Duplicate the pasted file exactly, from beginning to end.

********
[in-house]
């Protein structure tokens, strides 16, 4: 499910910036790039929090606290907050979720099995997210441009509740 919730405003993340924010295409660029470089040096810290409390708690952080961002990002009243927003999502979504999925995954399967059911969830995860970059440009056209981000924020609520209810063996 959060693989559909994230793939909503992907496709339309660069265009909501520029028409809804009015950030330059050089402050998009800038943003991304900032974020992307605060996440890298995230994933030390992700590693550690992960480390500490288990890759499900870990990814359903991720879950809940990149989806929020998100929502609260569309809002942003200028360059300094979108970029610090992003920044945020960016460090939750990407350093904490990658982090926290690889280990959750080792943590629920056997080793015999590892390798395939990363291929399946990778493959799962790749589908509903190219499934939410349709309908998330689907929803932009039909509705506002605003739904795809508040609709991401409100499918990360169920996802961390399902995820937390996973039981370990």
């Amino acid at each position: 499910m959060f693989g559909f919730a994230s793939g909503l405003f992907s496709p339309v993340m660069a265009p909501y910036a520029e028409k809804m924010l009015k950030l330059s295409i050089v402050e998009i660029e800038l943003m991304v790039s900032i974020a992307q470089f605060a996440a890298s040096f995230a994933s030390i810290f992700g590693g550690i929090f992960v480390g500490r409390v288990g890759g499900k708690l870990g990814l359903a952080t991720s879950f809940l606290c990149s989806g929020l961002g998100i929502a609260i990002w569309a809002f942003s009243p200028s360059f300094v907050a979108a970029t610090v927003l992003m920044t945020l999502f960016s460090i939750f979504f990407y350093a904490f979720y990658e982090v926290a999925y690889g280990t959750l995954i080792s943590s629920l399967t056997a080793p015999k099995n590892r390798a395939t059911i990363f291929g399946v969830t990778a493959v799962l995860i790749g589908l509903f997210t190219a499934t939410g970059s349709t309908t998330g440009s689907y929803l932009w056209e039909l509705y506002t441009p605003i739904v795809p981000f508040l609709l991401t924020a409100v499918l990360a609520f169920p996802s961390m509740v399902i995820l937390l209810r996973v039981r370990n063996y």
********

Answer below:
[in-house]
């Protein structure tokens, strides 16, 4: 499910910036790039929090606290907050979720099995997210441009509740 919730405003993340924010295409660029470089040096810290409390708690952080961002990002009243927003999502979504999925995954399967059911969830995860970059440009056209981000924020609520209810063996 959060693989559909994230793939909503992907496709339309660069265009909501520029028409809804009015950030330059050089402050998009800038943003991304900032974020992307605060996440890298995230994933030390992700590693550690992960480390500490288990890759499900870990990814359903991720879950809940990149989806929020998100929502609260569309809002942003200028360059300094979108970029610090992003920044945020960016460090939750990407350093904490990658982090926290690889280990959750080792943590629920056997080793015999590892390798395939990363291929399946990778493959799962790749589908509903190219499934939410349709309908998330689907929803932009039909509705506002605003739904795809508040609709991401409100499918990360169920996802961390399902995820937390996973039981370990």
């Amino acid at each position: 499910m959060f693989g559909f919730a994230s793939g909503l405003f992907s496709p339309v993340m660069a265009p909501y910036a520029e028409k809804m924010l009015k950030l330059s295409i050089v402050e998009i660029e800038l943003m991304v790039s900032i974020a992307q470089f605060a996440a890298s040096f995230a994933s030390i810290f992700g590693g550690i929090f992960v480390g500490r409390v288990g890759g499900k708690l870990g990814l359903a952080t991720s879950f809940l606290c990149s989806g929020l961002g998100i929502a609260i990002w569309a809002f942003s009243p200028s360059f300094v907050a979108a970029t610090v927003l992003m920044t945020l999502f960016s460090i939750f979504f990407y350093a904490f979720y990658e982090v926290a999925y690889g280990t959750l995954i080792s943590s629920l399967t056997a080793p015999k099995n590892r390798a395939t059911i990363f291929g399946v969830t990778a493959v799962l995860i790749g589908l509903f997210t190219a499934t939410g970059s349709t309908t998330g440009s689907y929803l932009w056209e039909l509705y506002t441009p605003i739904v795809p981000f508040l609709l991401t924020a409100v499918l990360a609520f169920p996802s961390m509740v399902i995820l937390l209810r996973v039981r370990n063996y």